Commerce was the source of the rapid rise of a network of covered ditches; and, lastly, in the the modern kingdom of the Netherlands. The contrivance of machines by which the works of wealth of the Indies was snatched from Spain dur- the husbandman may be at once hastened and pering the war of independence. Further and further fected, his labor lightened, and his money econtowards the American main, the Dutch commanders omized. Sweden is in the first stage of the penetrated, in quest of the richly-freighted ships of mechanical period ; vast marshes, in some instances their former masters. By degrees they founded fifty thousand acres in extent, stretch themselves colonies of their own, and established on a surer over Smaland on the east, and in Helsingland, basis that extensive commerce, which, after the Angermanland, &c., towards the north, while struggle for freedom was over, continued to pro- numberless lakes conceal improvable tracts of vide the means of permanently increasing the na- land. Hence the main agricultural efforts of that tional strength and greatness.
rising country are directed towards the removal of Whence comes the love of rural life—the affec- their superfluous waters. France, and Germany, tion for green fields—the strong desire for the and Ireland, are barely as yet in the second stage simple pleasures of the country—of which at one of drainage. Great Britain, and especially Scuttime or another almost every one is more or less land, has fairly reached the third. conscious ? To till the earth-was this so laid But in combating the permanent influence of upon man as a curse, or duty, as to have become water upon the surface of their country, no people in the world have hitherto done so much-so boldly, In forming an idea of the power which will be so perseveringly, or so expensively, as the Dutch. required to bale out the water from a lake, or to Their works, too, have a remarkable peculiarity maintain it in the state of a polder, three considerIn other countries the draining of a lake involves ations are to be taken into account. First, the only one operation of limited expense and duration. depth of water in the lake at its mean level, which It is done once for all. A cut is made, the water will indicate the power necessarily to be kept in is let out, and springs and rains flow away from operation for a certain time, merely to dry the the drained spot forever after, by their own grav- lake. Second, the average yearly fall of rain at itation. But, in the Netherlands, the labor is not the spot, and the average yearly evaporation, the to make an exit for the water, but to close up difference between which is the amount of water every avenue for its entrance, and to bale out, by from heaven which is to be removed yearly by unsleeping machinery, what falls from heaven on permanent pumpings. And, lastly, the quantity the new land, or rises from uncontrollable springs. of spring or ooze water which is likely to make The dykes prevent the entrance of waters—but its way into the hollow land. the pumps and canals are equally necessary to Six, eight, and ten feet, are mean depths of coinpel the exit of those which are already present. water which have frequently been removed from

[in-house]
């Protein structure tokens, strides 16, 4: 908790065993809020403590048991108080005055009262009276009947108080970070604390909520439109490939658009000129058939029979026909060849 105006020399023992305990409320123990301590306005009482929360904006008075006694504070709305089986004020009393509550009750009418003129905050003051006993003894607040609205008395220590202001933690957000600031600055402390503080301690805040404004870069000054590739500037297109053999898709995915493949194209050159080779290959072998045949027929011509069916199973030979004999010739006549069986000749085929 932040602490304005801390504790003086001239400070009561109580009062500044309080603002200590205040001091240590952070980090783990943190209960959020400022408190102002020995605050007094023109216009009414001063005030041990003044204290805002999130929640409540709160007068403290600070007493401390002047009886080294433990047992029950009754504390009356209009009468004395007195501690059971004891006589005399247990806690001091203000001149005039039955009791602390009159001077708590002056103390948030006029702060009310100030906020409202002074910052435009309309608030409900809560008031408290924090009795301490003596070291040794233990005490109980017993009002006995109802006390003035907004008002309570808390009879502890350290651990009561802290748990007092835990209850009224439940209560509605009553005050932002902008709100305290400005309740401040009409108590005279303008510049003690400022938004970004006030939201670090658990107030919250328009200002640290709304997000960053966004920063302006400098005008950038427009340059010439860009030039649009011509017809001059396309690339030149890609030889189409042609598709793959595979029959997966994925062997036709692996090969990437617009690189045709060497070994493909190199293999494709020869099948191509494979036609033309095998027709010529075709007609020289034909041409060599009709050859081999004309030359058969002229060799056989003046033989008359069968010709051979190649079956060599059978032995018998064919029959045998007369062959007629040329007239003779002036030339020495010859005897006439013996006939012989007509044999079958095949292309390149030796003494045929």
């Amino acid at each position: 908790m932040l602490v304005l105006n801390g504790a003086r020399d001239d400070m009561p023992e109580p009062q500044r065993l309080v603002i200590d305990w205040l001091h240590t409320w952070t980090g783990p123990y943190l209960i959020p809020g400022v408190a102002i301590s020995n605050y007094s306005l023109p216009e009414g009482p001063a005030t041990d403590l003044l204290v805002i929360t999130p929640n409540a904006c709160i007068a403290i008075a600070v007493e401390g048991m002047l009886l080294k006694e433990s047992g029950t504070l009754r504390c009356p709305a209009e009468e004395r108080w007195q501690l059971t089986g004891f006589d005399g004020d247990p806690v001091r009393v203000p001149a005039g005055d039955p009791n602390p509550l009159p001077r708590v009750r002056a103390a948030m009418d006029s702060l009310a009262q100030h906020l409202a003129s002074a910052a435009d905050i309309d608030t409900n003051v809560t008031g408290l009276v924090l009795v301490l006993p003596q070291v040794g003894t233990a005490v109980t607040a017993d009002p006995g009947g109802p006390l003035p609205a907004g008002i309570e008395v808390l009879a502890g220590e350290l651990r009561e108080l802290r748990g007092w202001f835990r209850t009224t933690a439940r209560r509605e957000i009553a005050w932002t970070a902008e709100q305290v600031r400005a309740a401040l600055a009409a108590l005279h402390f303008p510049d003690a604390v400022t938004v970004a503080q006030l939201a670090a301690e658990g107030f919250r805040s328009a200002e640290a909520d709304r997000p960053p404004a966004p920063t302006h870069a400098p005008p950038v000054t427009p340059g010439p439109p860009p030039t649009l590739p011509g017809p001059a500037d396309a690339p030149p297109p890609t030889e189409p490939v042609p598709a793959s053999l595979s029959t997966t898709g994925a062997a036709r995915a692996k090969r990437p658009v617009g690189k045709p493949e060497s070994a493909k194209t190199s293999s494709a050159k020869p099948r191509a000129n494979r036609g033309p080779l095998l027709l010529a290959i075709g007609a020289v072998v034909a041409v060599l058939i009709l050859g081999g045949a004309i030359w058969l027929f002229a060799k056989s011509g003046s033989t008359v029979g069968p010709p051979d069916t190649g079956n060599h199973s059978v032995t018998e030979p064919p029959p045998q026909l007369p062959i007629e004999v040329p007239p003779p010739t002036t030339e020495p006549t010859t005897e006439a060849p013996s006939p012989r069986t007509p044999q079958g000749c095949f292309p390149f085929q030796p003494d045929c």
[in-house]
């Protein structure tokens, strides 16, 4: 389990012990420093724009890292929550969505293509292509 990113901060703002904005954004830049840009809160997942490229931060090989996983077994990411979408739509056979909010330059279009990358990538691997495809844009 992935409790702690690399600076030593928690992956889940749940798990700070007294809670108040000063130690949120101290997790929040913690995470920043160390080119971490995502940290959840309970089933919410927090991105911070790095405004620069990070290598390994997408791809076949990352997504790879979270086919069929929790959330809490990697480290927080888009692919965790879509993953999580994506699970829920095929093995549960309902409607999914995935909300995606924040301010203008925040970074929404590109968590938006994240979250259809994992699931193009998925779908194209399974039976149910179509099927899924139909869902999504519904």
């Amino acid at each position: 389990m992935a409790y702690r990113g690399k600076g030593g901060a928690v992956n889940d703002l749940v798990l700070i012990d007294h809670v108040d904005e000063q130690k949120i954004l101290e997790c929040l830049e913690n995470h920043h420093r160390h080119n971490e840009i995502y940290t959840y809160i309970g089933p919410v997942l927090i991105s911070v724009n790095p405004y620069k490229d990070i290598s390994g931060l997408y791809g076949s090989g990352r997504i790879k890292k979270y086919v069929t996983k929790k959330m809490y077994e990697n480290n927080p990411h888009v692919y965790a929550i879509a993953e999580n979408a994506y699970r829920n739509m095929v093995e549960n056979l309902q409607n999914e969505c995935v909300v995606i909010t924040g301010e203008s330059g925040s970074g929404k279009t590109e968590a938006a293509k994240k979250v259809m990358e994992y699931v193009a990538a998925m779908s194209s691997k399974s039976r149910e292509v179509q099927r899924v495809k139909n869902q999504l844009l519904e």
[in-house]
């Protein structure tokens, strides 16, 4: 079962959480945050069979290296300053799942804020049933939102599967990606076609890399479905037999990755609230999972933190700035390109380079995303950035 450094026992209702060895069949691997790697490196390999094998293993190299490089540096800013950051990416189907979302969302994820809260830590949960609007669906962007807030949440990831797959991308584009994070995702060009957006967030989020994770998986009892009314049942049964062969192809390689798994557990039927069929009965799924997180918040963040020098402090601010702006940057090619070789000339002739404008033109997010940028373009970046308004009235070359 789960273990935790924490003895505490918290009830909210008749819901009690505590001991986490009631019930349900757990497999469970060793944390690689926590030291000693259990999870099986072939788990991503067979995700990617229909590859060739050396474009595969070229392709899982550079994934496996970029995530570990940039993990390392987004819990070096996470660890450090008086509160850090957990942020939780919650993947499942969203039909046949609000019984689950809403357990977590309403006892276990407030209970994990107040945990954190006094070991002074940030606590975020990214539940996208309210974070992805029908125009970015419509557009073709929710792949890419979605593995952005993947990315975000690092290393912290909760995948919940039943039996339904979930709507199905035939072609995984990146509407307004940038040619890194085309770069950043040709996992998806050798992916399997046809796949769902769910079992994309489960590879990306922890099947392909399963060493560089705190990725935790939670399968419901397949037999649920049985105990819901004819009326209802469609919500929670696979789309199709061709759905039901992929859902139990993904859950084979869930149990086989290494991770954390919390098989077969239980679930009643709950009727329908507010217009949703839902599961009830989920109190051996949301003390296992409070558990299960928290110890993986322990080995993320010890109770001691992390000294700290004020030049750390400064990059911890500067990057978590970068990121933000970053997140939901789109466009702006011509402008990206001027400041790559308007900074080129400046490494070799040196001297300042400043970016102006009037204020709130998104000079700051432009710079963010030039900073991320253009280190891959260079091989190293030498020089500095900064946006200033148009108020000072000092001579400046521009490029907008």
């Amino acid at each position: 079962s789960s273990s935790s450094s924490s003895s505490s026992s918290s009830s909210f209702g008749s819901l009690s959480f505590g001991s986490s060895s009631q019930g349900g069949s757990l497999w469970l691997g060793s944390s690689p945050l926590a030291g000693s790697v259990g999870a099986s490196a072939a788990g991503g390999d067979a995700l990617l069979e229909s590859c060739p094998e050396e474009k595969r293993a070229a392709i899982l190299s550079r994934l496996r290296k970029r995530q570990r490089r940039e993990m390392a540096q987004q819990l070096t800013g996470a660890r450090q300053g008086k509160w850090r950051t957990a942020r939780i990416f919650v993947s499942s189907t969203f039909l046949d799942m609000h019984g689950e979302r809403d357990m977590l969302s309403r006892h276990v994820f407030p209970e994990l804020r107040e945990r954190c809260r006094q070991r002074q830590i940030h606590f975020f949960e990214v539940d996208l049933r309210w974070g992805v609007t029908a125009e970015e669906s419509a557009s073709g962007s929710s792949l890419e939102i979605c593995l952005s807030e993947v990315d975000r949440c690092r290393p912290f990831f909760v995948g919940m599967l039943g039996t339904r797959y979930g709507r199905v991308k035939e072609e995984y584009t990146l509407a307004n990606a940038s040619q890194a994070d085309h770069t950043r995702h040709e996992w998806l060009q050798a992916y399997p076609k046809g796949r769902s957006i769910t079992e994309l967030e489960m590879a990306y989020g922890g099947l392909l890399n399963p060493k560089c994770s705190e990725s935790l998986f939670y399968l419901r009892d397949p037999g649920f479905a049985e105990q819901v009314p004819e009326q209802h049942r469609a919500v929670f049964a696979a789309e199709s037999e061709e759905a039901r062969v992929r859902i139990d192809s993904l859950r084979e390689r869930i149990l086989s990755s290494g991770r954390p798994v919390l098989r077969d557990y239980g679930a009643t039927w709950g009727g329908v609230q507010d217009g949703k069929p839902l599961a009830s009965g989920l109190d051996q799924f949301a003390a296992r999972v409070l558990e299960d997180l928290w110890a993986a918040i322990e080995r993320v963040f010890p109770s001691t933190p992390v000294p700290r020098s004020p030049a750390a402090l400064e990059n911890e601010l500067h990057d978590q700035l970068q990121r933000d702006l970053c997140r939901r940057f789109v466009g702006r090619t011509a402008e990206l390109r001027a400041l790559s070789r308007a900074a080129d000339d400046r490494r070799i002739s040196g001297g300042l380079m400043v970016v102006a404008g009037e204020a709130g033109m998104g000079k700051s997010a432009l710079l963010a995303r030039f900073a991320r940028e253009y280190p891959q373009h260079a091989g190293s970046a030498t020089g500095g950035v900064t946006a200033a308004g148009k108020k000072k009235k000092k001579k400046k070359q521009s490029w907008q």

Few persons have an idea of the magnitude and the surface of lands, now long empoldered and cost of the larger dykes. The foundation of a sea- kept dry by machinery. In the Zuid plas, near dyke is from 120 to 150 feet in width. It is cased Gouda, the pumping of which was begun in the externally with stone, usually from the rocks of summer of 1838, the mean depth of the water to Norway; and a road runs along the top, or im- be pumped out was 131 feet, and the level of mediately within it. Where the exposure is great, this water was eight and two fifths feet below the expense of repairs is in proportion to it. Of that of high water in the Yssel. To this latter the well-known dyke at West Capelle, in the island level the whole was raised into a high basin or of Walcheren, it is said, that, had it been originally reservoir, that it might flow away on the opening made of solid copper, the actual cost would have of the sluice, as the water in the river fell--80 been less than has been already expended in build- that the thirteen feet of water being pumped out ing and repairing it.